3) Intellectuals that researched at or attended Princeton include Albert Einstein, John F. Nash, and F. Scott Fitzgerald.
1) The first Chinese graduate of a Western institution came to Yale in 1850.
2) Yale’s library contains over 15 million volumes of work.
3) In 2014, Yale accepted the lowest number of applicants out of all the Ivy League Universities at 6.26%.
1) The Annmary Brown Library is actually a tomb for Rush Hawkins and Annmary Brown Hawkins (well the Library does look like a tomb right?). Every year on March 9th the tomb is decorated with flowers to commemorate Annmary Brown’s birthday.
2) There’s a rumor that a girl who steps on the imprinted seal on the stairs at pembroke campus will get pregnant while at brown.
1) There are six students for every member of faculty on campus. One of the lowest student/teacher ratios in the United States.
2) Columbia was originally known as King’s College after its founder, King George II of England.
3) The country’s oldest student-run gay rights group was founded at Columbia in 1966.
1) More than 50% of Dartmouth students participate in study abroad programs. Of this, 25% go to the great land of North Korea to play basketball with Kim Jung-un and Dennis Rodman.
2) Dr. Seuss (Theodor Geisel) was a member of the Dartmouth class of 1925. He was busted for illegal drinking and had to adopt the Seuss pen name to continue working on his humor magazine.
3) Dartmouth does not have an official mascot, but does have an anthropomorphic beer keg that has become a big part of their culture. See:
1) In his dorm room at Harvard, Theodore Roosevelt kept a small collection of pets that including lobsters, snakes, and a tortoise.
2) While not having the lowest acceptance rate out of the Ivy Leagues, Harvard did have the lowest total number of students accepted. 2,023 people were accepted to follow John Harvard the Pilgrim (quite possibly the most boring university mascot), into their educations futures.
3) Harvard has the largest financial endowment of any education institution in the world. At $36.4 billion dollars, the endowment is worth more than half the worlds economies.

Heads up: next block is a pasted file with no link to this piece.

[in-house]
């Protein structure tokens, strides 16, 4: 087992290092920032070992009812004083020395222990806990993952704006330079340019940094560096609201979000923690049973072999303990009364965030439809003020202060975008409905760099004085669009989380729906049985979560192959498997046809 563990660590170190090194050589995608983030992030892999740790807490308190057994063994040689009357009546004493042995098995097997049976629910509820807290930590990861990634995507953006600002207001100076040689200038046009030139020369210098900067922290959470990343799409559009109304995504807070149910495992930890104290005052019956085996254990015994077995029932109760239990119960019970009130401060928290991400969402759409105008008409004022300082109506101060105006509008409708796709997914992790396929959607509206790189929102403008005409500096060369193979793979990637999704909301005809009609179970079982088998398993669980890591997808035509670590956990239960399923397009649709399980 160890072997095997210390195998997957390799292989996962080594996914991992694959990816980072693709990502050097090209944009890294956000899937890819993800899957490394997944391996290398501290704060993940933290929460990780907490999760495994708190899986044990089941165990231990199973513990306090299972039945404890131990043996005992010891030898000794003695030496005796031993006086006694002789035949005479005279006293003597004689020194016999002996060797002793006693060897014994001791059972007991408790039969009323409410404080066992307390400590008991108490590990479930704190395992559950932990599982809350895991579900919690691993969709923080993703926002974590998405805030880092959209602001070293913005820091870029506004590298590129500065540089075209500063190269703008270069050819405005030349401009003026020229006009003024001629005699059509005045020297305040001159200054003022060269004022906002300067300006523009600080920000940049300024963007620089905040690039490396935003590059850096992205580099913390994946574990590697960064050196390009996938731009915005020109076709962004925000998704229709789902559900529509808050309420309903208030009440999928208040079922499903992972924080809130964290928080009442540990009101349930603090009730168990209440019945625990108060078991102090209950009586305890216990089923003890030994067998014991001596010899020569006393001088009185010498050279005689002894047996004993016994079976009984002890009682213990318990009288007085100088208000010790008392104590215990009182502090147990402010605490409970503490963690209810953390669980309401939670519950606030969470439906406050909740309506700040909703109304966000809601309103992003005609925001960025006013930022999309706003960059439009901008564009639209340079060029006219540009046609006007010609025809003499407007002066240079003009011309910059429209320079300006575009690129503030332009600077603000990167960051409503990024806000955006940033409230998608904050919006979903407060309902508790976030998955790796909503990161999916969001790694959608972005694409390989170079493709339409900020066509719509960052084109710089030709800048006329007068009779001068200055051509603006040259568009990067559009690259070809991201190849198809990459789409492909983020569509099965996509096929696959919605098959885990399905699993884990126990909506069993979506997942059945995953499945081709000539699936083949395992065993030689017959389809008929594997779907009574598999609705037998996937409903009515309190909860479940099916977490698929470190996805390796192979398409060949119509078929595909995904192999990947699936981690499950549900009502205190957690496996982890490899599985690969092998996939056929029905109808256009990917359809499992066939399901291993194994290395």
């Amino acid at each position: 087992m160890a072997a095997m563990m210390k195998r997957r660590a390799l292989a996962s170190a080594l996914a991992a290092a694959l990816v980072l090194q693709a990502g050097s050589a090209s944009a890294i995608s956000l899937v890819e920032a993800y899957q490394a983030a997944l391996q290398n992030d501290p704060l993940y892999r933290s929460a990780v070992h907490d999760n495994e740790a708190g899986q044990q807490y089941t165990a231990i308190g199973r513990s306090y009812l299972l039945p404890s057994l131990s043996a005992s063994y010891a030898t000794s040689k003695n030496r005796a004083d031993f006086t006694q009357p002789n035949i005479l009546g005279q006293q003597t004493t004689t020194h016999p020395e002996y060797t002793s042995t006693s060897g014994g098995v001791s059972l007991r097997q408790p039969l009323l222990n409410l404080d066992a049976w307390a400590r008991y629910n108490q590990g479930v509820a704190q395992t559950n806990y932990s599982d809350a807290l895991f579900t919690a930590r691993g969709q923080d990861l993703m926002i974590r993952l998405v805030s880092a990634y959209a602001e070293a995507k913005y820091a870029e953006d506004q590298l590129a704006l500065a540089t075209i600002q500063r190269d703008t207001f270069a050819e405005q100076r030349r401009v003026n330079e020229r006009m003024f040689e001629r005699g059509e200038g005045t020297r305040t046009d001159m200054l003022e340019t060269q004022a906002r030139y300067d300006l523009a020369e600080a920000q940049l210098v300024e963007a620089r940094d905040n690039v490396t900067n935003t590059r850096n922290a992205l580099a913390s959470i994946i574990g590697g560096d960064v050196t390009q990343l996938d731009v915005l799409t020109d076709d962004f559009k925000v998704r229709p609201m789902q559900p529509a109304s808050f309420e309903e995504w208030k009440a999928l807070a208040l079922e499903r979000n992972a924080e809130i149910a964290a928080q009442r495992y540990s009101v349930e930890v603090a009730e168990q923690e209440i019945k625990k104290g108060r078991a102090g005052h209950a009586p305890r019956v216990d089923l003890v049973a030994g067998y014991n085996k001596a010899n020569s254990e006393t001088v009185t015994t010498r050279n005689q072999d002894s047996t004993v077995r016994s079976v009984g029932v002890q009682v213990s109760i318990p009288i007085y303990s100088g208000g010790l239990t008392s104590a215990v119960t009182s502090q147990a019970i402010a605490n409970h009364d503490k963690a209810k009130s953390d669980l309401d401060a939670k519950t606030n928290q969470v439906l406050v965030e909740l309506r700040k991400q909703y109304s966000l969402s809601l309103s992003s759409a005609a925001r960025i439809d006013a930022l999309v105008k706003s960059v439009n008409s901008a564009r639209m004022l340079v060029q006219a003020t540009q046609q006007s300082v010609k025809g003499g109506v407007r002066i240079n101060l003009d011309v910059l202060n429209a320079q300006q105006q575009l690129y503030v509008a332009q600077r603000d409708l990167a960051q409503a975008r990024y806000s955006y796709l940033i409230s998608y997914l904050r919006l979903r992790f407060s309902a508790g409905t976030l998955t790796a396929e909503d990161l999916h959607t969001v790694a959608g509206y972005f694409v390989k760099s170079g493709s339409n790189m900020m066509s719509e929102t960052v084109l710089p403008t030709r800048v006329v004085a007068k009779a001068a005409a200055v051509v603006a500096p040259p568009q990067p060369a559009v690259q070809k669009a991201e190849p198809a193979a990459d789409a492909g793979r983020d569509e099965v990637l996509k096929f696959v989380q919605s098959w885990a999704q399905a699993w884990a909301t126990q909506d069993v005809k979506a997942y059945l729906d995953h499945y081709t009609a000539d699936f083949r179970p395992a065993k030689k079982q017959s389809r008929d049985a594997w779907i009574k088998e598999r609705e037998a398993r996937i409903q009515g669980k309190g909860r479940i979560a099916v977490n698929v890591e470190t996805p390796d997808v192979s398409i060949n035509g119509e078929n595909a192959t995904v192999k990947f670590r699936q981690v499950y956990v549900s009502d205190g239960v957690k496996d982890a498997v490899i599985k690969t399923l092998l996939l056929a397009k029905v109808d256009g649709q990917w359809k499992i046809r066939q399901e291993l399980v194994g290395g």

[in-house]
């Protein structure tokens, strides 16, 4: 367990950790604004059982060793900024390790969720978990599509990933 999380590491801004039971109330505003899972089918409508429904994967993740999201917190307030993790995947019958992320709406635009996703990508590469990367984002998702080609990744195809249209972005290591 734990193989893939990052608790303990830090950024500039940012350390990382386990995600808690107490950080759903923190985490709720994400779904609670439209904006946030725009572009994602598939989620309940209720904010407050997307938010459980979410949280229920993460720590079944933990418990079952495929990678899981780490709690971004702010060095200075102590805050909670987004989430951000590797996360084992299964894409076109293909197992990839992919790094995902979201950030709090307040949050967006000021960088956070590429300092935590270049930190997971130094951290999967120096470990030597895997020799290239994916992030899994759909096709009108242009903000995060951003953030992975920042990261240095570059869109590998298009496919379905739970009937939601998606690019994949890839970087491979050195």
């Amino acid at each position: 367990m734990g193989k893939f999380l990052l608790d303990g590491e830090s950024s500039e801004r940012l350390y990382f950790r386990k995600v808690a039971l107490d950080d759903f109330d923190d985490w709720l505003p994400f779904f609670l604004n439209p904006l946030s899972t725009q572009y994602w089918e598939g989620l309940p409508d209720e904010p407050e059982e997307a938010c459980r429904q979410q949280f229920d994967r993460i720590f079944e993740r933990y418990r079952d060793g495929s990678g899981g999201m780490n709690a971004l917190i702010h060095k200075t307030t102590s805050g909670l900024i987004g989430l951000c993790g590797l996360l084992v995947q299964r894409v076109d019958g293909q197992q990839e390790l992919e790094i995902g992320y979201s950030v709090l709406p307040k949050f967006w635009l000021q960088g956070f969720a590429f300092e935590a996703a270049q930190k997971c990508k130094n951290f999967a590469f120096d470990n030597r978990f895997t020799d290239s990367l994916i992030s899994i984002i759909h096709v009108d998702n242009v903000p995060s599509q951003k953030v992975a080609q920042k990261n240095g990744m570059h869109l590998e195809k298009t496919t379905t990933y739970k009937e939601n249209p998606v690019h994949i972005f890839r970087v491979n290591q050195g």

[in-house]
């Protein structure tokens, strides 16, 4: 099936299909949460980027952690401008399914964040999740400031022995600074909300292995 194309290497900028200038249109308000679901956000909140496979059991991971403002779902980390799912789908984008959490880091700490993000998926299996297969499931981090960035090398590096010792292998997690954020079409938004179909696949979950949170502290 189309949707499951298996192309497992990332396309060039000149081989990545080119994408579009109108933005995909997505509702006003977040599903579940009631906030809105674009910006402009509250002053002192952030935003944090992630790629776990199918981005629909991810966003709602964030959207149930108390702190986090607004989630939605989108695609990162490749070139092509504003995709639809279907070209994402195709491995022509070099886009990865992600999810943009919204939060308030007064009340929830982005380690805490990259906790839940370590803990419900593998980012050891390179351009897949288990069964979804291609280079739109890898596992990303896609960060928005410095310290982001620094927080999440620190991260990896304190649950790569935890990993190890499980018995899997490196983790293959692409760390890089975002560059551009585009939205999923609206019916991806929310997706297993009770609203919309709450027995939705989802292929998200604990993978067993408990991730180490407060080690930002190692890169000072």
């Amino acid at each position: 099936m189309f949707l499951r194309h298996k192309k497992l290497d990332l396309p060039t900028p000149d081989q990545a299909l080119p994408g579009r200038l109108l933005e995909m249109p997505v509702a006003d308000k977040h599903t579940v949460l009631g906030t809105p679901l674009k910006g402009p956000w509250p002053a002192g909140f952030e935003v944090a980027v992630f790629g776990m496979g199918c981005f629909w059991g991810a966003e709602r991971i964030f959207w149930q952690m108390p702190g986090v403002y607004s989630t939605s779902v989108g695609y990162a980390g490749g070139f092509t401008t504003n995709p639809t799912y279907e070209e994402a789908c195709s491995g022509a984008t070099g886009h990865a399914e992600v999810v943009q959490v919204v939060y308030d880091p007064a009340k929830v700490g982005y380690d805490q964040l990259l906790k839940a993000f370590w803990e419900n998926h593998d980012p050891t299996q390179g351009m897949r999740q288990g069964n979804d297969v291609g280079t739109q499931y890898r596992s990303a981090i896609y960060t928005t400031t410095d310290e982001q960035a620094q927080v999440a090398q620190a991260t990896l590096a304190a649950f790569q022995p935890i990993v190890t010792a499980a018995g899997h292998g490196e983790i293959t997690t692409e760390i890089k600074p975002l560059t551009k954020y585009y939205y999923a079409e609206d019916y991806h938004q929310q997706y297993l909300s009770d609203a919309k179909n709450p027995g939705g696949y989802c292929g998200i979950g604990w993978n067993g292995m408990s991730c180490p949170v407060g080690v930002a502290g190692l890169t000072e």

1) Students celebrate Dragon Day every year in March. Architecture students build a dragon and then the entire school sets it on fire.
2) Cornell students play human chess.
3) The amount of time spent involved in the above activity is inversely proportional to the amount of time you can expect to have a female next to you.
Below you will find our Ivy League Campus Rankings. These rankings were contested internally between many members of our team. Ultimately this was our final list, but we welcome your feedback to your insights about how you see your campus as it compares to our rankings.
#8: Brown University
Brown University is found in Providence, Rhode Island. Not the worst city in America, but it is not exactly a major urban hub that would be ideal for a school to be located in.Plus this god awful piece of strange artwork plagues the campus only further perpetuating the notion to the fact that they are the hippies of the Ivy League.
In fact, the only reason many of its students have ever been to Providence is because that is where the school is located. The school is the draw, not the location. That is why many who have a choice of Ivy League schools will not go to Brown.
You can go to Ivy League schools in major cities like New York Philadelphia, or Boston, or go to ones with excellent scenic views such as Princeton or Cornell. Overall Brown University just does not have enough in terms of majestic scenery, urban appeal, or historic tradition to make it stand out in comparison with other Ivy League campuses.
#7 Yale University
Yale is plagued by the fact that it is in New Haven, Connecticut. Much like Brown being in Providence, this is not an ideal landing spot for any youthful Ivy Leaguer looking to experience the big city, or a beautiful scenic view beyond campus.
However the Gothic architecture has allowed for many to tout this school for having some of the most beautiful buildings of any campus nationwide.
If you do not think so, take a look at Connecticut Hall which was actually built with a Georgian Style:
Yale’s campus is beautiful on the inside, but unfortunately the location downgrades Yale underneath its many of its competitors.
#6 Dartmouth College
The architecture providing structure for most buildings on campus is classified as Georgian. A noted feature of this campus is the greenery stemming from the beautiful landscape made up of a scope of trees that provide a background justifying the nickname for Dartmouth as the “The Green”. By happenstance the university also has a large area officially named “The green”. “The green” is the epicenter of the campus providing a common area where students enjoy festivities ranging from bonfires to Christmas trees to concerts.
The Green Dartmouth
Overall Dartmouth is a pristine piece of property in the middle of New Hampshire. However their setting being in New Hampshire limits the students’ ability to ingratiate themselves in an urban area such as high ranked schools like Penn or Harvard. Additionally the campus, although beautiful, is just not as majestic, large, or historical as Cornell or Princeton.
#5: University of Pennsylvania